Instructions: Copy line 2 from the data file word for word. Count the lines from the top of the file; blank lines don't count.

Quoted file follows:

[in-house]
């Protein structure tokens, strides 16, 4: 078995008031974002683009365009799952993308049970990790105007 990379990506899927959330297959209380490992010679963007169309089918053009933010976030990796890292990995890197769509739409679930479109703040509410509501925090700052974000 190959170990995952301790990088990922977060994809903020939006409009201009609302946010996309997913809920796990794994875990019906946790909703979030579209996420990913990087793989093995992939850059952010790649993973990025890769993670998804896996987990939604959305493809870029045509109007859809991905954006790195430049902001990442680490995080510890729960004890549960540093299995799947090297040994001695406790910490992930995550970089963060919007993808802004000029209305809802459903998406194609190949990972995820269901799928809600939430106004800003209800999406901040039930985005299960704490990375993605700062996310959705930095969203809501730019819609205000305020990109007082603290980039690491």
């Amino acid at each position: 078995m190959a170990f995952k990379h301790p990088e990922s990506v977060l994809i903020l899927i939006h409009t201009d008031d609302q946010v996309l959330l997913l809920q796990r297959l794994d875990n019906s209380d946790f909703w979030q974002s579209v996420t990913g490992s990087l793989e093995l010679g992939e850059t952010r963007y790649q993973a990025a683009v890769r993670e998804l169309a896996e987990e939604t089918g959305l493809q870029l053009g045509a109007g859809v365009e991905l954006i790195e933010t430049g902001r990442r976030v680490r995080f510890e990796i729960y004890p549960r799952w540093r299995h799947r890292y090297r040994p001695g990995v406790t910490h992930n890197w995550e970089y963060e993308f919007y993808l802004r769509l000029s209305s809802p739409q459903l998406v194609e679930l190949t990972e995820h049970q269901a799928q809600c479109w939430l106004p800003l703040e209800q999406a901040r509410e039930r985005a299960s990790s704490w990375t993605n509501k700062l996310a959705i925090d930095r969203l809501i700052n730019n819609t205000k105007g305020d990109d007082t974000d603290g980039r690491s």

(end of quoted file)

């Protein structure tokens, strides 16, 4: 078995008031974002683009365009799952993308049970990790105007 990379990506899927959330297959209380490992010679963007169309089918053009933010976030990796890292990995890197769509739409679930479109703040509410509501925090700052974000 190959170990995952301790990088990922977060994809903020939006409009201009609302946010996309997913809920796990794994875990019906946790909703979030579209996420990913990087793989093995992939850059952010790649993973990025890769993670998804896996987990939604959305493809870029045509109007859809991905954006790195430049902001990442680490995080510890729960004890549960540093299995799947090297040994001695406790910490992930995550970089963060919007993808802004000029209305809802459903998406194609190949990972995820269901799928809600939430106004800003209800999406901040039930985005299960704490990375993605700062996310959705930095969203809501730019819609205000305020990109007082603290980039690491």